Thoughts on father figures
Over the weekend, this happened:
Short version of the story: a Daily Mail reporter allegedly posed as a jihadist to try and wheedle out some (largely imaginary) fellow extremists, in order to write yet another story implying that all Muslims are terrorists. Forum admins quickly cottoned on and exposed their IP as coming from the Daily Mail offices.
(Update: since this post was written, it has been well established that the individual named in the initial report has had nothing to do with the Daily Mail for years. The DM themselves also claim the message didn’t originate from their offices at all, though that part has not been independently verified.)
So what has this got to do with school IT, or father figures (as per the title)?
Well, while my work in schools only occasionally puts me directly in front of children, it happens often enough that I’ve developed a good appreciation for the importance of father figures. When I would make a troubleshooting visit to a class of 5 year-olds, for a number of those kids I was the only man they saw all day. Almost all primary school teachers are women, and many of the kids had fathers who were absent from their lives either through divorce or working extremely long hours in the city. I was regularly taken aback by the number of small children who would run over and beg me to come and play with them, despite really having no idea who I was. This didn’t happen with random female staff who would visit. These were kids who desperately wanted a male role model in their lives, and never got the opportunity to have one.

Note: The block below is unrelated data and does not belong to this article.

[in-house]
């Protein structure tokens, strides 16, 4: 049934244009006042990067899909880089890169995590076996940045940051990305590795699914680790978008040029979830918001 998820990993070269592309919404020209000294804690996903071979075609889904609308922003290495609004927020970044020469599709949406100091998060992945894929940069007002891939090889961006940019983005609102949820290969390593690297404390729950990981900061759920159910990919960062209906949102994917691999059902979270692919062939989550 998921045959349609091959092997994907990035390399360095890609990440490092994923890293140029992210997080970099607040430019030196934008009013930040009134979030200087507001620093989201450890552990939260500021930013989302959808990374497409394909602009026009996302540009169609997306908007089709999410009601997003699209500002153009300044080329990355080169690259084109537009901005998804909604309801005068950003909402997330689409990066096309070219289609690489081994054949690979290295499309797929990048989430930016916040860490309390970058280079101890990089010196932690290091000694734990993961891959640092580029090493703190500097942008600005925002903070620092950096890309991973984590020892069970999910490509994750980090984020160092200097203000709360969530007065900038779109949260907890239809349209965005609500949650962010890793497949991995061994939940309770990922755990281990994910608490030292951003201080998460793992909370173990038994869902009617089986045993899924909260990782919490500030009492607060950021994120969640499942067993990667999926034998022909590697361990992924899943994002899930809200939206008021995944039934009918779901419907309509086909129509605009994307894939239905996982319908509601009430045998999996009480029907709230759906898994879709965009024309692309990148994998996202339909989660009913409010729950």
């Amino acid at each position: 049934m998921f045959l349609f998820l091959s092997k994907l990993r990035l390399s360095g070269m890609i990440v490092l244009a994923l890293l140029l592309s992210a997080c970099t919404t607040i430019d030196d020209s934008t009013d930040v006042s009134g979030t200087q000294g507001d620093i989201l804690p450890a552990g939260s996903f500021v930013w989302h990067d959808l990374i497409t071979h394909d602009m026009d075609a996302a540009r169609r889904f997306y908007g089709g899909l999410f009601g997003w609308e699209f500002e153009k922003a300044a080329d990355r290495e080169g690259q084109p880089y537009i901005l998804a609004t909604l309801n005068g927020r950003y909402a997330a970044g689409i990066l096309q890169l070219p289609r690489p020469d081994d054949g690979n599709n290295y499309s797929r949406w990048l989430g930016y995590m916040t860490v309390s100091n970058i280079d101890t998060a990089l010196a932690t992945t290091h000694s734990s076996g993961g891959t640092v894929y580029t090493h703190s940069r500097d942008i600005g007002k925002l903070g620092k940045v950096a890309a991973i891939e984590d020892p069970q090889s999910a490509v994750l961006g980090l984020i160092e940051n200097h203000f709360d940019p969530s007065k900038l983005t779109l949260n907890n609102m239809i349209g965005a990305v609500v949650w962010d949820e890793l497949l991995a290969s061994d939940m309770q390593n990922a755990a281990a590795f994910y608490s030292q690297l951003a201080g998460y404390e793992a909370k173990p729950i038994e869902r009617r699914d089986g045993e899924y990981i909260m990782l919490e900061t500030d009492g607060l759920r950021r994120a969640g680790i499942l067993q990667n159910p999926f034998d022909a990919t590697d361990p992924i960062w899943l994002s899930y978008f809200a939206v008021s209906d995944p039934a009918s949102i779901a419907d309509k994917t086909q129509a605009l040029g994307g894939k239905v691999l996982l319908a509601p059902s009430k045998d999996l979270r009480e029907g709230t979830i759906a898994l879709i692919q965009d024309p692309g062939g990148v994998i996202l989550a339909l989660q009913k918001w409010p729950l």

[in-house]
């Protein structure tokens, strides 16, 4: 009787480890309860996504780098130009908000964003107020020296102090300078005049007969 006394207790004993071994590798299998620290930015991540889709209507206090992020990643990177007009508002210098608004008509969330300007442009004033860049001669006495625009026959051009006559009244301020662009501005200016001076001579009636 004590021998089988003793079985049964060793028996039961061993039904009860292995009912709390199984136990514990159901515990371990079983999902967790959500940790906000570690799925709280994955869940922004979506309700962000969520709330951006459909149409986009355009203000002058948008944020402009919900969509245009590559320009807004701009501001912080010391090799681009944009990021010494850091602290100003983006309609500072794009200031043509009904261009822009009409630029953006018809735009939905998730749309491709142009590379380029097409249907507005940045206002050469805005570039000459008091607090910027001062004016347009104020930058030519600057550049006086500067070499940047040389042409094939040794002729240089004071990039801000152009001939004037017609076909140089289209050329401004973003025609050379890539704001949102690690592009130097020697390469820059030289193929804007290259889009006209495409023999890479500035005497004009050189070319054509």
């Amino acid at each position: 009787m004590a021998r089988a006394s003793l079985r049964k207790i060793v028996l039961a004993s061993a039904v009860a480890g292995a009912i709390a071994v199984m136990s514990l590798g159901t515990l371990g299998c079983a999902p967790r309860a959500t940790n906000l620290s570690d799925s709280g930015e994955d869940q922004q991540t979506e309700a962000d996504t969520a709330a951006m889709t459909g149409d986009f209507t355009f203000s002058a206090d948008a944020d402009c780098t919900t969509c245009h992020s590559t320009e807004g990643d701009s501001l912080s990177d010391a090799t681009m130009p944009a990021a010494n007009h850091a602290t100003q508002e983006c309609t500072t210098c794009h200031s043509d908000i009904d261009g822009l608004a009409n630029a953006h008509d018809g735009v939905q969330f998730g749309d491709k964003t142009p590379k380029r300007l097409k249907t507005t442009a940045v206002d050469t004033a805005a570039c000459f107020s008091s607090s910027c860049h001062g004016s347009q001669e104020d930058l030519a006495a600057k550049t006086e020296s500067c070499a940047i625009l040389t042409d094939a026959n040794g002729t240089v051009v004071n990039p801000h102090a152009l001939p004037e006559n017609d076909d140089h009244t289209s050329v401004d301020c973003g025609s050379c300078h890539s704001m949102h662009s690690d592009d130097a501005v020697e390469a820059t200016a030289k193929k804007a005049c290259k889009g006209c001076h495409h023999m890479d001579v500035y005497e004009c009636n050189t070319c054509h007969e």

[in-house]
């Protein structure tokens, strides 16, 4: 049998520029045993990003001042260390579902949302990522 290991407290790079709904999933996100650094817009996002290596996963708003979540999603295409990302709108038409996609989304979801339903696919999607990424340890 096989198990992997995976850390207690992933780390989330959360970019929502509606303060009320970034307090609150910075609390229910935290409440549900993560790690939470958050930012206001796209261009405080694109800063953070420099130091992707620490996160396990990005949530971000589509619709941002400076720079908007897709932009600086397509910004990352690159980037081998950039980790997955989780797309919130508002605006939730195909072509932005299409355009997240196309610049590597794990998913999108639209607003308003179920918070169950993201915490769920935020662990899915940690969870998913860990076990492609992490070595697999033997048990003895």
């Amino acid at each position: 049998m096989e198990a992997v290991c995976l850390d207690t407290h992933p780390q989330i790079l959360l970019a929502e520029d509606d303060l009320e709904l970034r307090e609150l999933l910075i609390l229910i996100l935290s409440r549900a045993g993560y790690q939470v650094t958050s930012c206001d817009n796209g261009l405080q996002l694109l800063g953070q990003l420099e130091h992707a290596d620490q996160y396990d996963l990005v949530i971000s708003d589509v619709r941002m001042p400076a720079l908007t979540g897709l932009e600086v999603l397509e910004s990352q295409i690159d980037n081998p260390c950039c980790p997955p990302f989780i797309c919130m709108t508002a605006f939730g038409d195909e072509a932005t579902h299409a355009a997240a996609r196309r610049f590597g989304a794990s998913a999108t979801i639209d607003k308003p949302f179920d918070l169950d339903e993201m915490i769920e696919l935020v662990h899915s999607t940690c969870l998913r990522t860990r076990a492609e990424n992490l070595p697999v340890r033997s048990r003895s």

At one of the schools I used to work at, we had a pupil whose father was a Daily Mail journalist, and he wrote exactly the sort of stories you would expect from someone working for a tabloid with a long history of prejudice. His child, on the other hand, was a genuinely nice kid. I found it sad to think that one day they would either grow up to be as equally hateful as their father, or alternatively, grow up disillusioned by the realisation that their father was a horrible human being.
The few times they racked up minor infractions on the computers, I always looked the other way. I figured they had enough problems at home with a father who was a racist homophobe for a living. I still wonder who has it worse: the kids with no male role model at home, or the kids with a bad one?